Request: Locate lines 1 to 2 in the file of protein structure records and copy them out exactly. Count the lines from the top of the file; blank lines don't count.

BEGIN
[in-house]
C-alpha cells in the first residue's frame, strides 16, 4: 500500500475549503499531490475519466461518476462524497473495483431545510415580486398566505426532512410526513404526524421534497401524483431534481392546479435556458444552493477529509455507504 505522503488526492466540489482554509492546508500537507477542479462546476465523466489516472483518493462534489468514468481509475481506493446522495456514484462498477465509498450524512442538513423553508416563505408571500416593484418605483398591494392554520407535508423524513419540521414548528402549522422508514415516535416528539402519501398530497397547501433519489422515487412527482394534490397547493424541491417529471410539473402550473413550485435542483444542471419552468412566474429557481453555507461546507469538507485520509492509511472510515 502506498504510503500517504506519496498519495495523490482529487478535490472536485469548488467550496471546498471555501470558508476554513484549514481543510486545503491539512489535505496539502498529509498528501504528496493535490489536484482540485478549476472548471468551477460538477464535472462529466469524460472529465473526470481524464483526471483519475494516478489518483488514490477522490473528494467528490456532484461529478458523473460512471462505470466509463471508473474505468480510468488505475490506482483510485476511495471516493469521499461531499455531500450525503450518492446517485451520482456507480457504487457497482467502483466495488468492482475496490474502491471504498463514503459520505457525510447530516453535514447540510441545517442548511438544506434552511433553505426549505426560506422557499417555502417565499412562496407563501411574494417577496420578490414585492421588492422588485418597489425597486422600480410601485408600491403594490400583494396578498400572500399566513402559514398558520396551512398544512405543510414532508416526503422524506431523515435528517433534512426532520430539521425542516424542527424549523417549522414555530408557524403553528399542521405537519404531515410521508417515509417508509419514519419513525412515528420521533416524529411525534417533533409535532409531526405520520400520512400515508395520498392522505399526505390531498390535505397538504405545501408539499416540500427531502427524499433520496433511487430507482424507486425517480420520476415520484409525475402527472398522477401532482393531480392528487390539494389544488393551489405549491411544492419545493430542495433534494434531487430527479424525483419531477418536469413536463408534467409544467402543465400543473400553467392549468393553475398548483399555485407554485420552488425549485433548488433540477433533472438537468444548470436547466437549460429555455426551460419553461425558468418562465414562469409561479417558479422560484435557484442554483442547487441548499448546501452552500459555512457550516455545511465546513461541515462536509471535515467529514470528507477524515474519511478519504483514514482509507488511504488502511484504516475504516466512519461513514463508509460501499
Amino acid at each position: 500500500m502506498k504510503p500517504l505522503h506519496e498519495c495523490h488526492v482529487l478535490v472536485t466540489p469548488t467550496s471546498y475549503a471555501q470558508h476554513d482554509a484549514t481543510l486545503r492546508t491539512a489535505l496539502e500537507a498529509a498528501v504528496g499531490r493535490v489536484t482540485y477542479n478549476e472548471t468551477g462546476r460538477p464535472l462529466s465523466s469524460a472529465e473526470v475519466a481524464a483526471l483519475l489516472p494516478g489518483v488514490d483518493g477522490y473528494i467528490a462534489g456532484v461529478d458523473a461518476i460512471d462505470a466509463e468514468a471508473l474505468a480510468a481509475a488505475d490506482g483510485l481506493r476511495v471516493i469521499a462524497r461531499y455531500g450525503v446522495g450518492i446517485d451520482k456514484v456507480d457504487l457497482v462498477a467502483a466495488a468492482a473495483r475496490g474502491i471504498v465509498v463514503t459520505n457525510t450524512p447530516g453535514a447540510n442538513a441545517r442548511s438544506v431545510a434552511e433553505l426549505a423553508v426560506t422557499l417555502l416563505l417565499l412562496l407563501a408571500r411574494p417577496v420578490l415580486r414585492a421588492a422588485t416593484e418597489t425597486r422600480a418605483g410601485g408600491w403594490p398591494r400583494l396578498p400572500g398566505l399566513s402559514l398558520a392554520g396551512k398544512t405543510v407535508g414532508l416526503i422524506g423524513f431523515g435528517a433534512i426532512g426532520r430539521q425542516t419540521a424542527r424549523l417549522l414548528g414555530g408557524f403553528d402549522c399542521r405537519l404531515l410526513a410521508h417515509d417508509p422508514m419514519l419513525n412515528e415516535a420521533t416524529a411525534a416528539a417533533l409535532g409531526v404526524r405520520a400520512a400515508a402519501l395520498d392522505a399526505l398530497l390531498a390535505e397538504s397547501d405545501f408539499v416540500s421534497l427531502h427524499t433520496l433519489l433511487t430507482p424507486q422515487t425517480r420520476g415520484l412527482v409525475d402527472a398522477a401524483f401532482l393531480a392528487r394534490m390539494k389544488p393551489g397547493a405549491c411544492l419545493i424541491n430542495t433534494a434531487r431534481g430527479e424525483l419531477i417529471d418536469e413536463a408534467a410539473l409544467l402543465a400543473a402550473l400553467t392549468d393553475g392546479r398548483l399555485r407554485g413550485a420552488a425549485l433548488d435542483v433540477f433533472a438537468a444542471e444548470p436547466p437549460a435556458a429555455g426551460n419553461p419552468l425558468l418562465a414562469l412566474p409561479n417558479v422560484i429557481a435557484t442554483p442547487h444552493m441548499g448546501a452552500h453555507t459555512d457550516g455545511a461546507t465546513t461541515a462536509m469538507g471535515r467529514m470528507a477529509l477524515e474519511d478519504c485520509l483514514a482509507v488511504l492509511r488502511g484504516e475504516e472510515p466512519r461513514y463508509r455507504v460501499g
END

[in-house]
C-alpha cells in the first residue's frame, strides 16, 4: 500500500475549503499531490475519466461518476462524497473495483431545510415580486398566505426532512410526513404526524421534497401524483431534481392546479435556458444552493477529509455507504 505522503488526492466540489482554509492546508500537507477542479462546476465523466489516472483518493462534489468514468481509475481506493446522495456514484462498477465509498450524512442538513423553508416563505408571500416593484418605483398591494392554520407535508423524513419540521414548528402549522422508514415516535416528539402519501398530497397547501433519489422515487412527482394534490397547493424541491417529471410539473402550473413550485435542483444542471419552468412566474429557481453555507461546507469538507485520509492509511472510515 502506498504510503500517504506519496498519495495523490482529487478535490472536485469548488467550496471546498471555501470558508476554513484549514481543510486545503491539512489535505496539502498529509498528501504528496493535490489536484482540485478549476472548471468551477460538477464535472462529466469524460472529465473526470481524464483526471483519475494516478489518483488514490477522490473528494467528490456532484461529478458523473460512471462505470466509463471508473474505468480510468488505475490506482483510485476511495471516493469521499461531499455531500450525503450518492446517485451520482456507480457504487457497482467502483466495488468492482475496490474502491471504498463514503459520505457525510447530516453535514447540510441545517442548511438544506434552511433553505426549505426560506422557499417555502417565499412562496407563501411574494417577496420578490414585492421588492422588485418597489425597486422600480410601485408600491403594490400583494396578498400572500399566513402559514398558520396551512398544512405543510414532508416526503422524506431523515435528517433534512426532520430539521425542516424542527424549523417549522414555530408557524403553528399542521405537519404531515410521508417515509417508509419514519419513525412515528420521533416524529411525534417533533409535532409531526405520520400520512400515508395520498392522505399526505390531498390535505397538504405545501408539499416540500427531502427524499433520496433511487430507482424507486425517480420520476415520484409525475402527472398522477401532482393531480392528487390539494389544488393551489405549491411544492419545493430542495433534494434531487430527479424525483419531477418536469413536463408534467409544467402543465400543473400553467392549468393553475398548483399555485407554485420552488425549485433548488433540477433533472438537468444548470436547466437549460429555455426551460419553461425558468418562465414562469409561479417558479422560484435557484442554483442547487441548499448546501452552500459555512457550516455545511465546513461541515462536509471535515467529514470528507477524515474519511478519504483514514482509507488511504488502511484504516475504516466512519461513514463508509460501499